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Rudy Tinoco

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Reply with quote  #1 
One of the best lessons that I've learned from Harry Lorayne is how to keep rolling through a blunder 😉

In the video below, I goofed, but was able to get out of it ok.

This is "Royal Impossiblity" from Harry's book "Special Effects" as well as volume 2 of The HaLo Project - The Magic of Harry Lorayne.



Rudy

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Anthony Vinson

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Reply with quote  #2 
And... You recovered with a great and underused Harry Lorayne utility move!

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Rudy Tinoco

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Originally Posted by Anthony Vinson
And... You recovered with a great and underused Harry Lorayne utility move!

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Good eye, bro!!

I’m not sure what happened, but it wasn’t the first time that the last card was off by one. I took note of it’s position the first couple of times that I louses it up and just hoped for the best when it happened again. Luckily, in this case it worked!

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Rudy Tinoco

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The reason why I goofed on the last card is because I didn't faro the cards correctly. It needs to be an in-faro.

Rudy

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EndersGame

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Reply with quote  #5 
Nice recovery though - well done Rudy!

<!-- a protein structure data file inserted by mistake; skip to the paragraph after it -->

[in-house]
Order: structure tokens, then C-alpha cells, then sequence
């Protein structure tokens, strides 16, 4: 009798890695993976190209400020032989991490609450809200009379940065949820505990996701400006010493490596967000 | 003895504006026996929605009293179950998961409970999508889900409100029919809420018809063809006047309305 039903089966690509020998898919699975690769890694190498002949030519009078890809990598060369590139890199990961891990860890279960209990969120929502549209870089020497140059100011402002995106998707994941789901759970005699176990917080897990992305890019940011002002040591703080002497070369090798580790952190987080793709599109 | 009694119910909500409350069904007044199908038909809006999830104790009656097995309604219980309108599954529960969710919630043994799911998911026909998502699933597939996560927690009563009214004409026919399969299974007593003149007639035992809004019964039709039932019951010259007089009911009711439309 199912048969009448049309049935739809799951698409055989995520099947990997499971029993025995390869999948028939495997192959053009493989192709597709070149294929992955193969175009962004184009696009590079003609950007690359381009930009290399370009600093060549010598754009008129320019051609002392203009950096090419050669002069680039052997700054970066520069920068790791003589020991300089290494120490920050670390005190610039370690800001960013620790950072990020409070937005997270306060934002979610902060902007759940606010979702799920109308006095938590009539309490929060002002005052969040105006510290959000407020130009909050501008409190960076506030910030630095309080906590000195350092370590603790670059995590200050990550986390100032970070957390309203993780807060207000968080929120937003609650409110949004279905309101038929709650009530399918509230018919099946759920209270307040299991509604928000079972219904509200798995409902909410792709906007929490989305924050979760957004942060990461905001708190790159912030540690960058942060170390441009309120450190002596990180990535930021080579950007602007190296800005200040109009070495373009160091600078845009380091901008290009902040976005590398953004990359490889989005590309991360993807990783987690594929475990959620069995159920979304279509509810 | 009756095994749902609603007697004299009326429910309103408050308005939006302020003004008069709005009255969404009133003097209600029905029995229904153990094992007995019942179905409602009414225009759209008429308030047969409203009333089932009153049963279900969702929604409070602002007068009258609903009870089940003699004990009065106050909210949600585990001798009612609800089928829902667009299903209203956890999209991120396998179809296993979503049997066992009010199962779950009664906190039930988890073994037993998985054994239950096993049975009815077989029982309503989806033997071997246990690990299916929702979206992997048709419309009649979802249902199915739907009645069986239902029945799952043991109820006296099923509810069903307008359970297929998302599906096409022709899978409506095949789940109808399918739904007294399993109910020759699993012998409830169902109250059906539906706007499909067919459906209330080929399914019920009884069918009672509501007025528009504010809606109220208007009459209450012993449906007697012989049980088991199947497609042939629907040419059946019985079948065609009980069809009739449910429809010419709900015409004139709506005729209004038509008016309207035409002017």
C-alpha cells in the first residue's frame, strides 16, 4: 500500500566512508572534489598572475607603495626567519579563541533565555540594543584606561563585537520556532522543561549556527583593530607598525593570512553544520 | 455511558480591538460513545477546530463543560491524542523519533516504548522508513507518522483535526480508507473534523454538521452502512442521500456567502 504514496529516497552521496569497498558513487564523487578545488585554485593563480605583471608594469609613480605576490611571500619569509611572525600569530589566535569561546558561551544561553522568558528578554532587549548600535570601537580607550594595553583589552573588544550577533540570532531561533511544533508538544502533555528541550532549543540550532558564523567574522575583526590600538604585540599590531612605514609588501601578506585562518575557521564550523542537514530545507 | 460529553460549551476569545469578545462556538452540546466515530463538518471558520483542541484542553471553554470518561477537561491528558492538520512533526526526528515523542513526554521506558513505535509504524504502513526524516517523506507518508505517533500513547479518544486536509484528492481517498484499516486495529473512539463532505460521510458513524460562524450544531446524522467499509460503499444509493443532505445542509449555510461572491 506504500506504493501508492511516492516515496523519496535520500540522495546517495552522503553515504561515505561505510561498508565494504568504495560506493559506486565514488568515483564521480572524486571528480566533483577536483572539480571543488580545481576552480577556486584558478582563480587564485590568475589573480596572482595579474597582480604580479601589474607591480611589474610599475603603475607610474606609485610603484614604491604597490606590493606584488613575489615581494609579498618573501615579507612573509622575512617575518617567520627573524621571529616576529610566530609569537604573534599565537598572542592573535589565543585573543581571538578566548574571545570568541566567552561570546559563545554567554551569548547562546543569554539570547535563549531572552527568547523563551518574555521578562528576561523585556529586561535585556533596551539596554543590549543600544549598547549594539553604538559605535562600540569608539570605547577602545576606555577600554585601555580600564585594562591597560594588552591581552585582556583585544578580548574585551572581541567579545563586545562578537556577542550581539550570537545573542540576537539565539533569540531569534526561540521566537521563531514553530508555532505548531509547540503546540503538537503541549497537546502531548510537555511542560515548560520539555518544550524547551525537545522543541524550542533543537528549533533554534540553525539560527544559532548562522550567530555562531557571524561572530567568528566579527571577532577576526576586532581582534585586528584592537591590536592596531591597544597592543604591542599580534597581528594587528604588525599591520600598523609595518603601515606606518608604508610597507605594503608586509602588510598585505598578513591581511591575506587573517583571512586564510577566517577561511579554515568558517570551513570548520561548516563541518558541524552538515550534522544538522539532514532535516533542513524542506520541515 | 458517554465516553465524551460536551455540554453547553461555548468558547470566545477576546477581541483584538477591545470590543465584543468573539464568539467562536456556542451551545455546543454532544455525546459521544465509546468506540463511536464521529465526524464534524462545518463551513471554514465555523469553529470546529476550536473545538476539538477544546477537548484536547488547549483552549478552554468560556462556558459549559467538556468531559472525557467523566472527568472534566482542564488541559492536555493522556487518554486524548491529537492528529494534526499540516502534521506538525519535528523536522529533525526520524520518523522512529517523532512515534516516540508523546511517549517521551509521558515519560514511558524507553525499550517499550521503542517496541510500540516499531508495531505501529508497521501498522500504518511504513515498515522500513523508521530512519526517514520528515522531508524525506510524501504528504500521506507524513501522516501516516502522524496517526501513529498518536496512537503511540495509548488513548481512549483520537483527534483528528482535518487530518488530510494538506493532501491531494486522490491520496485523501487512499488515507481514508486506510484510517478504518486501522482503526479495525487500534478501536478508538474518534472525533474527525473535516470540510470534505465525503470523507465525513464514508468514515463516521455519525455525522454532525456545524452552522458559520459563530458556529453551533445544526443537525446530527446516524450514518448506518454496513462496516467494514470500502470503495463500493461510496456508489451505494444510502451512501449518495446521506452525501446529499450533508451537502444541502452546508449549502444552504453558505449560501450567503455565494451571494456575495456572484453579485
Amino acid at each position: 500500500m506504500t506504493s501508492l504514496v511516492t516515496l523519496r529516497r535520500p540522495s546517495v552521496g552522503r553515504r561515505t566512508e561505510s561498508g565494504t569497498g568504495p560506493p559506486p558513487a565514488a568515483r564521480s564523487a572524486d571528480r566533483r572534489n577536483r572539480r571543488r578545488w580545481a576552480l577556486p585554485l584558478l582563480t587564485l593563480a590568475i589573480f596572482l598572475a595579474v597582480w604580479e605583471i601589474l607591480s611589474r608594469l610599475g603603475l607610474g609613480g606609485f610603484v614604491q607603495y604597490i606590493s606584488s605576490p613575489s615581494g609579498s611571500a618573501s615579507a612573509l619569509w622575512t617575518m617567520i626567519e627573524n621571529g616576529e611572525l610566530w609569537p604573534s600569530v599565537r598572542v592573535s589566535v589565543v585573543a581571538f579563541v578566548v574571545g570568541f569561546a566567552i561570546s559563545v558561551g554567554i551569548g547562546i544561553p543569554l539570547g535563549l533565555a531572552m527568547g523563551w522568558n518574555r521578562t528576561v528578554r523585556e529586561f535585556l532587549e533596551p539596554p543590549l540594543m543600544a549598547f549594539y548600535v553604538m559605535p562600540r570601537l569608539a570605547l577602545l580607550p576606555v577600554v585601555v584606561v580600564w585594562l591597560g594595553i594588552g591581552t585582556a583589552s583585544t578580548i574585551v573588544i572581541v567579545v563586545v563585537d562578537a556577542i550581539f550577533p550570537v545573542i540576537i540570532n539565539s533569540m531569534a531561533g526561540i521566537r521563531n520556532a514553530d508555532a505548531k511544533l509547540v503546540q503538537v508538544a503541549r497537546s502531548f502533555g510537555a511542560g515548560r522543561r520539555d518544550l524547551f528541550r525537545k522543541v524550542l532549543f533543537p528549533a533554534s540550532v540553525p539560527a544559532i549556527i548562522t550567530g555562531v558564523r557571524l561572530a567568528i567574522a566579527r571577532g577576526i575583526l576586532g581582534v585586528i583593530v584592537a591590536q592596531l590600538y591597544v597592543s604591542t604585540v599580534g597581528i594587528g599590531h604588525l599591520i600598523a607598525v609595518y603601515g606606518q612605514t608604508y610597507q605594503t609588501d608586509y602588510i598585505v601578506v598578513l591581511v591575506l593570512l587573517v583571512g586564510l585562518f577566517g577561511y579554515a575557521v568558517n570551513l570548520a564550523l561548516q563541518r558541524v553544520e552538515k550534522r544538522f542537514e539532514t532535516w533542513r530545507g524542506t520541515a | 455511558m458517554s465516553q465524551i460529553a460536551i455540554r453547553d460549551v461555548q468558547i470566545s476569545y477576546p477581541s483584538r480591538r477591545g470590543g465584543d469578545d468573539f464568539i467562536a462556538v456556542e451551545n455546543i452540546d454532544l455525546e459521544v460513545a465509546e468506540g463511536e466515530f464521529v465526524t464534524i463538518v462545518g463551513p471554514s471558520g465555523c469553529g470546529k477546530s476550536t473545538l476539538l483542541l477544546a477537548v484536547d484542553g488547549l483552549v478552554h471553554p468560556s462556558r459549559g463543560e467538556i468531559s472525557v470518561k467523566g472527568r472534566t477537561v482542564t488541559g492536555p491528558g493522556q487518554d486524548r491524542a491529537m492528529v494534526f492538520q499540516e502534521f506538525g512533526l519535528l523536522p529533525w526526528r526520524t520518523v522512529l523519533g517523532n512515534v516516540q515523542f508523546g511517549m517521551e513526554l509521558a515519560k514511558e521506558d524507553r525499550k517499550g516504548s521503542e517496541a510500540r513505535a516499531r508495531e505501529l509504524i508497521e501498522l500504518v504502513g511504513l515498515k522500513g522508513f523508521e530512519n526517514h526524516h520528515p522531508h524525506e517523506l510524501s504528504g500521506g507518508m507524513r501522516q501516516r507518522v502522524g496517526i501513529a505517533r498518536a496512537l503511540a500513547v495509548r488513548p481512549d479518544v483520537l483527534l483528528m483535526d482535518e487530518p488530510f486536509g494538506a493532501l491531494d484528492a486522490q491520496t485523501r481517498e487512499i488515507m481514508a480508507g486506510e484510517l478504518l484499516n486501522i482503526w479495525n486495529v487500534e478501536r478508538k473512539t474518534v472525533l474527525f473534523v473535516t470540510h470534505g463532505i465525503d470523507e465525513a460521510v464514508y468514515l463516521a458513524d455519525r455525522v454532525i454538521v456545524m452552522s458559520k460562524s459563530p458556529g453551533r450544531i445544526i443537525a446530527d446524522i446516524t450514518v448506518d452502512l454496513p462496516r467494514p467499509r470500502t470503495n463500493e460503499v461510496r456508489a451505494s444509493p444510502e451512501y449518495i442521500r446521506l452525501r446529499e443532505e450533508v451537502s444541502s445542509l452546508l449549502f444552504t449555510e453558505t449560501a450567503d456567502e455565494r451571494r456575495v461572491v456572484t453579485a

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"Instead of attempting to learn a great number of tricks, concentrate upon a few good tricks and master them so that their technique and their presentation is so excellent that those who see them will want to see them again." -Expert Card Technique
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Rudy Tinoco

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Originally Posted by EndersGame
Nice recovery though - well done Rudy!


Thanks EndersGame!

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Stevie Ray Christian

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Reply with quote  #7 
For me, the most valuable piece of advice I received from Harry Loraine, is to practice sleights within the context of the effect.

That being said, I routinely practice a false shuffle sequence, the spread cull, peeks and the top change. Maintaining those four moves, increases my confidence that I can jazz my way out of any mess I might create.
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Dave Campbell

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Reply with quote  #8 
I've been working on making a habit of spread culling all 13 sets in order, and repeating any failures, and trying to do that twice a day. Eventually I hope to get smooth at it .. because as you've pointed out, there are many uses for it!
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Stevie Ray Christian

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Reply with quote  #9 
Wow, Dave! That is quite a drill!

I go for random fours of a kind. Jason Ladanye features that type of cull in one of the routines he teaches… It not only makes for an amazing production, it really does prepare one for the inevitable screwup.
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Dave Campbell

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Whoa...

Methinks you may be giving me more credit than due after reading your kind comments and my post.

What my drill is...

I cull all the aces, and if I didn't screw up, I then cull all the 2's, etc. through the Kings.

Can't imagine culling all the quartets in order... aieee… now my headache is coming back 😉

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Stevie Ray Christian

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Reply with quote  #11